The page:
Ask A Teamster Horse Don't Won't Can't Turn

Ask A Teamster: Horse Don’t, Won’t, Can’t Turn

After moving the drop ring on the other side down we went out to the round pen for a test drive. The difference in how she ground drove and turned was amazing – not perfect, but real sweet. With the lines at that level a right turn cue on the line obviously meant go right to her, and a left turn cue meant left. After we drove around for a while with me smiling I couldn’t resist moving the drop rings back up to the line rings – Bam, back to the old confusion.

The Broodmare in Fall

The Broodmare in Fall

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Mares are not the major emphasis in the fall since they have performed their task of foaling, lactating and being re-bred. After foals are weaned, most breeders tend to focus on weanlings and yearlings that are being prepared for shows, sales and/or performance in the case of long yearlings. Fall management of broodmares is far more critical than some breeders realize and can directly impact foaling and re-breeding successes next year.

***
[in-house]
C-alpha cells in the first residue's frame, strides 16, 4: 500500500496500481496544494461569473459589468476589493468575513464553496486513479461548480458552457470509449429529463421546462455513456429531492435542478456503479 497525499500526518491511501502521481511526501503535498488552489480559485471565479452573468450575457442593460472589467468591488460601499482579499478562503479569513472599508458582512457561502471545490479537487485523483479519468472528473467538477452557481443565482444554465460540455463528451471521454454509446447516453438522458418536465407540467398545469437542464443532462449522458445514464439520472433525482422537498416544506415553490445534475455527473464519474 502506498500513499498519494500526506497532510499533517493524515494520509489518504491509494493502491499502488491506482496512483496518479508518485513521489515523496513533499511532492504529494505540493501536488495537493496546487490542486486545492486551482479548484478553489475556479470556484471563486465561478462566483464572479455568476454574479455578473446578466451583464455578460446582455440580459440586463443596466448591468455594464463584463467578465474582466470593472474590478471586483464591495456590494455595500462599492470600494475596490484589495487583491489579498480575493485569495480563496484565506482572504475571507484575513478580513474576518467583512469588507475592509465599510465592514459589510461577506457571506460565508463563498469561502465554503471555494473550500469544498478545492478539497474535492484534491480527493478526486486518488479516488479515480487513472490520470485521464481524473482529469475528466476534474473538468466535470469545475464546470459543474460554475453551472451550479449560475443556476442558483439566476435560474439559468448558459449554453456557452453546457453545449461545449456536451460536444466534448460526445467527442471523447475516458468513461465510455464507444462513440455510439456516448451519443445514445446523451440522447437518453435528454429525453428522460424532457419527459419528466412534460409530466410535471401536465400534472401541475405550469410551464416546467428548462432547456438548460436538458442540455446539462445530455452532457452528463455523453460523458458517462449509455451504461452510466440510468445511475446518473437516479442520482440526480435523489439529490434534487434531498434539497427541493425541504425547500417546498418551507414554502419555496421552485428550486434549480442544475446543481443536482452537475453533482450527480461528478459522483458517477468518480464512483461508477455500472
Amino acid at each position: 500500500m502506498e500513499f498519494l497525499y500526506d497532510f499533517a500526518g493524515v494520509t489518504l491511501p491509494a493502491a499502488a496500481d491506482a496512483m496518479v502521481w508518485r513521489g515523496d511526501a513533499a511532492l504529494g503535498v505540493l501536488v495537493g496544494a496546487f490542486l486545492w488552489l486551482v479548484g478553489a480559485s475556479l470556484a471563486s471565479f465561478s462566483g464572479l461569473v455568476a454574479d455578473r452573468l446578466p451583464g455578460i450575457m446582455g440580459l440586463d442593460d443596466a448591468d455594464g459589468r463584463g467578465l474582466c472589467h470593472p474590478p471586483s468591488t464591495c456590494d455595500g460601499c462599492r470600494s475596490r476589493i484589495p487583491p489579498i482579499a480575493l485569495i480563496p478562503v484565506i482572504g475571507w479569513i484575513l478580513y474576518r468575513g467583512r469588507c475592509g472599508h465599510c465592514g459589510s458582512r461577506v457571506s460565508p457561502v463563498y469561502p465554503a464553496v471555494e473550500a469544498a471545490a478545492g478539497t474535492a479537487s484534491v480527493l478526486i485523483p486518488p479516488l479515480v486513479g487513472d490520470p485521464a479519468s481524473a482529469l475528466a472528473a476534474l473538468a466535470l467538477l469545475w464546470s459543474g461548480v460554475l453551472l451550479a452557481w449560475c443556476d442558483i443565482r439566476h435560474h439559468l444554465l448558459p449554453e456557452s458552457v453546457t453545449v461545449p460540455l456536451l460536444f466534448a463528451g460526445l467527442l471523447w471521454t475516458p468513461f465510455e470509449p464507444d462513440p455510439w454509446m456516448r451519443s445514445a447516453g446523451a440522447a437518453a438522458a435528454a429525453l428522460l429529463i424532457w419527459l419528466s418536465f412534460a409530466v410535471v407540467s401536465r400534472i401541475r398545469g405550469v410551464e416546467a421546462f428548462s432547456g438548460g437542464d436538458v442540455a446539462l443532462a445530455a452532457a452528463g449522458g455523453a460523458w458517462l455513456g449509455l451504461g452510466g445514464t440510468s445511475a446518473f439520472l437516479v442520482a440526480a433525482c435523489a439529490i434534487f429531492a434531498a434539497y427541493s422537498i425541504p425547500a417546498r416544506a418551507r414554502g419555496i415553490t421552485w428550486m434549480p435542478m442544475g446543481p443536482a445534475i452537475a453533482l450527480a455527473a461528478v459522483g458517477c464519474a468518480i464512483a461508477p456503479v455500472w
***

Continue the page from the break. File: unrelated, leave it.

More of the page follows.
Goat Lessons

Goat Lessons

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Goats are one of the most incredible homestead animals. They are usually affectionate and sweet, with such funny and smart personalities. Goats give so much goodness for the amount of hay and grain they eat. One cow weighs 1,000 lbs. or more and gives 4-8 gallons of milk a day. One goat weighs around 130 lbs. and gives around a gallon — can you see the difference in feed conversion?

Mule Powered Wrecker Service

Mule Drawn Wrecker Service

This will only add fuel to those late night discoursians about the relative merits of horses over mules or viciversy. Is the horse the smarter one for hitching a ride or is the mule the smarter one for recognizing the political opportunity which this all represents? In any event these boys know what they are doing, or should, so don’t try this at home without horse tranquilizers. Remember that politics is a luke warm bowl of thin soup.